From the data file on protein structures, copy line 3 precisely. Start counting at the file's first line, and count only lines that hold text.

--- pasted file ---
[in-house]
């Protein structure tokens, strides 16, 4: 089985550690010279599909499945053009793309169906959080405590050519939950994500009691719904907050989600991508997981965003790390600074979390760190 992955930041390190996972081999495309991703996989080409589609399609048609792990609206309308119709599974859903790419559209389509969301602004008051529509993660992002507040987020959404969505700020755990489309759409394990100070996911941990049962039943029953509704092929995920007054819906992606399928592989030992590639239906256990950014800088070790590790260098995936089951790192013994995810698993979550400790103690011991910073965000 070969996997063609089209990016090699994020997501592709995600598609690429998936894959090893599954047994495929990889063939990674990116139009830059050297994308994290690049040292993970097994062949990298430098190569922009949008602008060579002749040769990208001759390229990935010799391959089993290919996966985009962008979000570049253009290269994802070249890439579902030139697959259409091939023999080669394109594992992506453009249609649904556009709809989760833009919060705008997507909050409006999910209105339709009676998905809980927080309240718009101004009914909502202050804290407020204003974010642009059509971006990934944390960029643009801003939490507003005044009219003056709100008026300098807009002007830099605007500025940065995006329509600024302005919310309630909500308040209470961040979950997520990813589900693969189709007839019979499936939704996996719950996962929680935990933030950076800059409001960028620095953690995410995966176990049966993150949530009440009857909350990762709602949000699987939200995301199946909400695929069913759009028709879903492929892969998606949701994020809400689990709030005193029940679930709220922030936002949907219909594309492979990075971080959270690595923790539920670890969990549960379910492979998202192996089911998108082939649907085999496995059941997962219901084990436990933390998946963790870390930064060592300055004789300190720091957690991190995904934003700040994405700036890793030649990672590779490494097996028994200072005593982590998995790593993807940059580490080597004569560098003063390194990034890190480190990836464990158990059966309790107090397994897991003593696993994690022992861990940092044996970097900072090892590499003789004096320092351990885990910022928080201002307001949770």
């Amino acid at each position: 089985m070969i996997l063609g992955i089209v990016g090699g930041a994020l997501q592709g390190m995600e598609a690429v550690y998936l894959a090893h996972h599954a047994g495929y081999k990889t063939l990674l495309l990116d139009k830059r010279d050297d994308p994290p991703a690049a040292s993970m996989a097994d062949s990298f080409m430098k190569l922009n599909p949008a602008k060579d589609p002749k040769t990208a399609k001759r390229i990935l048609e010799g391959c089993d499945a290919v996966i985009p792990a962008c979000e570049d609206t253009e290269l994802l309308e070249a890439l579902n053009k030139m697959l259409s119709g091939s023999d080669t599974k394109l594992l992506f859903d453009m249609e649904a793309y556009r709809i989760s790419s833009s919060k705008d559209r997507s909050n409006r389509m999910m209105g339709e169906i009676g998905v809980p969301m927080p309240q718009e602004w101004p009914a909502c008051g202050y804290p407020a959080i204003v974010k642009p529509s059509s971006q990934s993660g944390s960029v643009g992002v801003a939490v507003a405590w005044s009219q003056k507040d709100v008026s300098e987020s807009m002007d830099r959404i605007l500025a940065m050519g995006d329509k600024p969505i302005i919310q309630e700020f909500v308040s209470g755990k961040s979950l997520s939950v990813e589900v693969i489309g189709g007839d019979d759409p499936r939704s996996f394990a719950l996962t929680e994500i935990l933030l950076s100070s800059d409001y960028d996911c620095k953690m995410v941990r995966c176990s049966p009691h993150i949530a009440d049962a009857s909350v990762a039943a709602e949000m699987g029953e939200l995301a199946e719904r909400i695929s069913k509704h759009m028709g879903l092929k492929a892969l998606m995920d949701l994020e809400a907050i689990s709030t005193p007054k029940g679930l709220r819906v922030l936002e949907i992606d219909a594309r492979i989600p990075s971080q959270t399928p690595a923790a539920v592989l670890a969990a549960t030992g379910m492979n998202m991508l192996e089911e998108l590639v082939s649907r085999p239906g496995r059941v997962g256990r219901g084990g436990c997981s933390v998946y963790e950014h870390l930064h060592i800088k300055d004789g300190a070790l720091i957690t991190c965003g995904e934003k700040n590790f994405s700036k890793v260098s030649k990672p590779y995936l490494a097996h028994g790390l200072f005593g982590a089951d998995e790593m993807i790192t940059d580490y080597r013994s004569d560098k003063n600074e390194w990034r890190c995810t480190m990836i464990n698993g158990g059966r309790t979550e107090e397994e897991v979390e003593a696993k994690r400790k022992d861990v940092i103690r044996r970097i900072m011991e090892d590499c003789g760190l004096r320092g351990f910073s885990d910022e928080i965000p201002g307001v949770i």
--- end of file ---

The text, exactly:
């Amino acid at each position: 089985m070969i996997l063609g992955i089209v990016g090699g930041a994020l997501q592709g390190m995600e598609a690429v550690y998936l894959a090893h996972h599954a047994g495929y081999k990889t063939l990674l495309l990116d139009k830059r010279d050297d994308p994290p991703a690049a040292s993970m996989a097994d062949s990298f080409m430098k190569l922009n599909p949008a602008k060579d589609p002749k040769t990208a399609k001759r390229i990935l048609e010799g391959c089993d499945a290919v996966i985009p792990a962008c979000e570049d609206t253009e290269l994802l309308e070249a890439l579902n053009k030139m697959l259409s119709g091939s023999d080669t599974k394109l594992l992506f859903d453009m249609e649904a793309y556009r709809i989760s790419s833009s919060k705008d559209r997507s909050n409006r389509m999910m209105g339709e169906i009676g998905v809980p969301m927080p309240q718009e602004w101004p009914a909502c008051g202050y804290p407020a959080i204003v974010k642009p529509s059509s971006q990934s993660g944390s960029v643009g992002v801003a939490v507003a405590w005044s009219q003056k507040d709100v008026s300098e987020s807009m002007d830099r959404i605007l500025a940065m050519g995006d329509k600024p969505i302005i919310q309630e700020f909500v308040s209470g755990k961040s979950l997520s939950v990813e589900v693969i489309g189709g007839d019979d759409p499936r939704s996996f394990a719950l996962t929680e994500i935990l933030l950076s100070s800059d409001y960028d996911c620095k953690m995410v941990r995966c176990s049966p009691h993150i949530a009440d049962a009857s909350v990762a039943a709602e949000m699987g029953e939200l995301a199946e719904r909400i695929s069913k509704h759009m028709g879903l092929k492929a892969l998606m995920d949701l994020e809400a907050i689990s709030t005193p007054k029940g679930l709220r819906v922030l936002e949907i992606d219909a594309r492979i989600p990075s971080q959270t399928p690595a923790a539920v592989l670890a969990a549960t030992g379910m492979n998202m991508l192996e089911e998108l590639v082939s649907r085999p239906g496995r059941v997962g256990r219901g084990g436990c997981s933390v998946y963790e950014h870390l930064h060592i800088k300055d004789g300190a070790l720091i957690t991190c965003g995904e934003k700040n590790f994405s700036k890793v260098s030649k990672p590779y995936l490494a097996h028994g790390l200072f005593g982590a089951d998995e790593m993807i790192t940059d580490y080597r013994s004569d560098k003063n600074e390194w990034r890190c995810t480190m990836i464990n698993g158990g059966r309790t979550e107090e397994e897991v979390e003593a696993k994690r400790k022992d861990v940092i103690r044996r970097i900072m011991e090892d590499c003789g760190l004096r320092g351990f910073s885990d910022e928080i965000p201002g307001v949770i």